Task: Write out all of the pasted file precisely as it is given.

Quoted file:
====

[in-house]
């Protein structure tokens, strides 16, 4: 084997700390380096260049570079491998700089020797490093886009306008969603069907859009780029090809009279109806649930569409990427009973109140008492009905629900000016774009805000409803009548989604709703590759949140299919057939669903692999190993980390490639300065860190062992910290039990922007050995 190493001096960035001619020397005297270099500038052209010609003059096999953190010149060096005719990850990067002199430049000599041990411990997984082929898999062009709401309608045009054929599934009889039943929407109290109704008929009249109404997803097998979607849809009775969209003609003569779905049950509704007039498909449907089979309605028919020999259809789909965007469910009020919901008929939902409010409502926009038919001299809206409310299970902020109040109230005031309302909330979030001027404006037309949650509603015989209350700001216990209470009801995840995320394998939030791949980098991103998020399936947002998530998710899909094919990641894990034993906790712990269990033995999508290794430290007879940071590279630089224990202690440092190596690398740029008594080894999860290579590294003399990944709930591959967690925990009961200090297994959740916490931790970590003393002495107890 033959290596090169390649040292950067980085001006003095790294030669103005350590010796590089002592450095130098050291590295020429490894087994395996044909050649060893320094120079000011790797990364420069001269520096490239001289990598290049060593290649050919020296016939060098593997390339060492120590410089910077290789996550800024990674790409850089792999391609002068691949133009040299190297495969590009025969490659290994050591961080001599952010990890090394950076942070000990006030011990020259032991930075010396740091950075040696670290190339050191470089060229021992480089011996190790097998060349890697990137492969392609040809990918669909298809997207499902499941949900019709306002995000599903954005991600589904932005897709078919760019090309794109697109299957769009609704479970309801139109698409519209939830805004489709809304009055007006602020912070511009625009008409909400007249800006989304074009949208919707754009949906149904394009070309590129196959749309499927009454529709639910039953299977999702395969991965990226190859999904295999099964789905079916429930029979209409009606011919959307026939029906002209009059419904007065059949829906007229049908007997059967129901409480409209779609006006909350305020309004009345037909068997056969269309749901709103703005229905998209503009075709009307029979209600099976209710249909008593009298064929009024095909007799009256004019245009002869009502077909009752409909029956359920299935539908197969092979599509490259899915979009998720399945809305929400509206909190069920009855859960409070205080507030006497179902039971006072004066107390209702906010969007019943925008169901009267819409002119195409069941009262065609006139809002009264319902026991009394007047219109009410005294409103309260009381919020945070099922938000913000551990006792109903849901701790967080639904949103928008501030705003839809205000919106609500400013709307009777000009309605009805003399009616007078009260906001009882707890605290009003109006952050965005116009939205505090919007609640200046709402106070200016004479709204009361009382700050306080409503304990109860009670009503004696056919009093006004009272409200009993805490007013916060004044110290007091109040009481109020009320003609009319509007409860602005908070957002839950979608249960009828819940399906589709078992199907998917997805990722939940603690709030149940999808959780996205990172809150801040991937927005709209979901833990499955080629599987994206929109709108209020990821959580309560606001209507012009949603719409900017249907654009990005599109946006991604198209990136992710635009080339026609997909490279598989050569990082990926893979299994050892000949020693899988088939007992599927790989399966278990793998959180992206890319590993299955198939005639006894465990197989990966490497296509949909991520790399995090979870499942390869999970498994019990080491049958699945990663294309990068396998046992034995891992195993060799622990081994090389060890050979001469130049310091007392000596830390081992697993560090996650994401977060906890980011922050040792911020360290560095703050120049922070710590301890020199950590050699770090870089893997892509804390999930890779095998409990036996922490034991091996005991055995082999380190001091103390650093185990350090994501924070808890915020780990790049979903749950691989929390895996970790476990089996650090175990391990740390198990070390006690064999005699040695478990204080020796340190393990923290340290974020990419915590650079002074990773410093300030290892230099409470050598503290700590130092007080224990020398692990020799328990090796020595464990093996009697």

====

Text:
[in-house]
């Protein structure tokens, strides 16, 4: 084997700390380096260049570079491998700089020797490093886009306008969603069907859009780029090809009279109806649930569409990427009973109140008492009905629900000016774009805000409803009548989604709703590759949140299919057939669903692999190993980390490639300065860190062992910290039990922007050995 190493001096960035001619020397005297270099500038052209010609003059096999953190010149060096005719990850990067002199430049000599041990411990997984082929898999062009709401309608045009054929599934009889039943929407109290109704008929009249109404997803097998979607849809009775969209003609003569779905049950509704007039498909449907089979309605028919020999259809789909965007469910009020919901008929939902409010409502926009038919001299809206409310299970902020109040109230005031309302909330979030001027404006037309949650509603015989209350700001216990209470009801995840995320394998939030791949980098991103998020399936947002998530998710899909094919990641894990034993906790712990269990033995999508290794430290007879940071590279630089224990202690440092190596690398740029008594080894999860290579590294003399990944709930591959967690925990009961200090297994959740916490931790970590003393002495107890 033959290596090169390649040292950067980085001006003095790294030669103005350590010796590089002592450095130098050291590295020429490894087994395996044909050649060893320094120079000011790797990364420069001269520096490239001289990598290049060593290649050919020296016939060098593997390339060492120590410089910077290789996550800024990674790409850089792999391609002068691949133009040299190297495969590009025969490659290994050591961080001599952010990890090394950076942070000990006030011990020259032991930075010396740091950075040696670290190339050191470089060229021992480089011996190790097998060349890697990137492969392609040809990918669909298809997207499902499941949900019709306002995000599903954005991600589904932005897709078919760019090309794109697109299957769009609704479970309801139109698409519209939830805004489709809304009055007006602020912070511009625009008409909400007249800006989304074009949208919707754009949906149904394009070309590129196959749309499927009454529709639910039953299977999702395969991965990226190859999904295999099964789905079916429930029979209409009606011919959307026939029906002209009059419904007065059949829906007229049908007997059967129901409480409209779609006006909350305020309004009345037909068997056969269309749901709103703005229905998209503009075709009307029979209600099976209710249909008593009298064929009024095909007799009256004019245009002869009502077909009752409909029956359920299935539908197969092979599509490259899915979009998720399945809305929400509206909190069920009855859960409070205080507030006497179902039971006072004066107390209702906010969007019943925008169901009267819409002119195409069941009262065609006139809002009264319902026991009394007047219109009410005294409103309260009381919020945070099922938000913000551990006792109903849901701790967080639904949103928008501030705003839809205000919106609500400013709307009777000009309605009805003399009616007078009260906001009882707890605290009003109006952050965005116009939205505090919007609640200046709402106070200016004479709204009361009382700050306080409503304990109860009670009503004696056919009093006004009272409200009993805490007013916060004044110290007091109040009481109020009320003609009319509007409860602005908070957002839950979608249960009828819940399906589709078992199907998917997805990722939940603690709030149940999808959780996205990172809150801040991937927005709209979901833990499955080629599987994206929109709108209020990821959580309560606001209507012009949603719409900017249907654009990005599109946006991604198209990136992710635009080339026609997909490279598989050569990082990926893979299994050892000949020693899988088939007992599927790989399966278990793998959180992206890319590993299955198939005639006894465990197989990966490497296509949909991520790399995090979870499942390869999970498994019990080491049958699945990663294309990068396998046992034995891992195993060799622990081994090389060890050979001469130049310091007392000596830390081992697993560090996650994401977060906890980011922050040792911020360290560095703050120049922070710590301890020199950590050699770090870089893997892509804390999930890779095998409990036996922490034991091996005991055995082999380190001091103390650093185990350090994501924070808890915020780990790049979903749950691989929390895996970790476990089996650090175990391990740390198990070390006690064999005699040695478990204080020796340190393990923290340290974020990419915590650079002074990773410093300030290892230099409470050598503290700590130092007080224990020398692990020799328990090796020595464990093996009697």